The mini-USB port on the G1 will allow you to attach the device to your computer, which in turn will recognize it as a mass storage device. You can copy music files and photos to the storage, and the G1 will recognize and play them if they aren't restricted by digital rights management. This means you can't use the songs you bought from iTunes without going through the cumbersome process of creating a CD, and then copying the CD contents to the G1. iTunes files without DRM will work fine however.

Unfortunately, there's no support software for your computer that will synchronize with the G1. You can use Google's applications and on-line service as a destination for synchronization, but that means they're not on your computer.

Integrated GPS supports location-based services, such as navigation with real-time street views and searches. For example, the G1 features a restaurant locater you can download that will find eateries close to you, wherever you are. The image below shows restaurants in Washington, DC, near the White House, including a McDonalds frequented by a former President.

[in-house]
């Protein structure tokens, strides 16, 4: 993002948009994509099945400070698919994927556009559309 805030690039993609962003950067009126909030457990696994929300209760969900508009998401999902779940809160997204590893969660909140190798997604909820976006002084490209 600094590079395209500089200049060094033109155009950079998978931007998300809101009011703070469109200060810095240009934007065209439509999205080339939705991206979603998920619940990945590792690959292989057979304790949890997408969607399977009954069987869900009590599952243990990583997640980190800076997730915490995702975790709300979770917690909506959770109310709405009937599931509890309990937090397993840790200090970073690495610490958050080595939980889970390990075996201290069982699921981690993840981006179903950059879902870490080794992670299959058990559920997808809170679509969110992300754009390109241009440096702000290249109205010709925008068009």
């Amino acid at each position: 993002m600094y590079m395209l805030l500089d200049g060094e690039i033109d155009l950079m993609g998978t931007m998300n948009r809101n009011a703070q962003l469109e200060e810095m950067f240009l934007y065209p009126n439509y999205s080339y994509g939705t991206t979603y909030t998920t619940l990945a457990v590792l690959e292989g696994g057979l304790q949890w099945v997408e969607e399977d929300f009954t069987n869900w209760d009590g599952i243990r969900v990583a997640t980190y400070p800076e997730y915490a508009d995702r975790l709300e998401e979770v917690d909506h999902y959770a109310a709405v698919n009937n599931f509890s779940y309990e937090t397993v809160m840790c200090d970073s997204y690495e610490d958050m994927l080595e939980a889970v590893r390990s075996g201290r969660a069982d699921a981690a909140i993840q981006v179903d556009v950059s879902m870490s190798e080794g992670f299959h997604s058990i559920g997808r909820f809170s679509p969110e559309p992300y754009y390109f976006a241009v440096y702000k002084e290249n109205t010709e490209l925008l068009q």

One interesting feature about the G1's navigation is that it doesn't depend on GPS. If you're somewhere that a GPS signal can't reach, such as inside a building, the G1 can also locate itself, albeit less precisely, using signals from cell sites.

The device can use both features at the same time, so if you travel from a place without GPS coverage to a place with a view of the satellites, the changeover is automatic.

In short, the G1 brings a lot to the smartphone market, but there's a lot that it doesn't bring.

It's fun to use, and it has some nice installed software and features, but it's not a game-changer. The good news is that T-Mobile can update the Android software remotely, so you can expect some features to simply arrive when T-Mobile thinks they're ready to be sent out.

In the meantime, you can get a very nice smartphone that lacks the refinement of products that have been on the market longer. But the G1 does bring some needed features that others are sure to emulate, such as the combination of a touch screen and an actual keyboard. The fact that Google claims that it intends for this platform to support open source software also means a lot in terms of potential, but right now that potential is still waiting to be realized.

Wayne Rash is a freelance writer based in the Washington, DC, area.

This article was first published on SmartPhoneToday.com.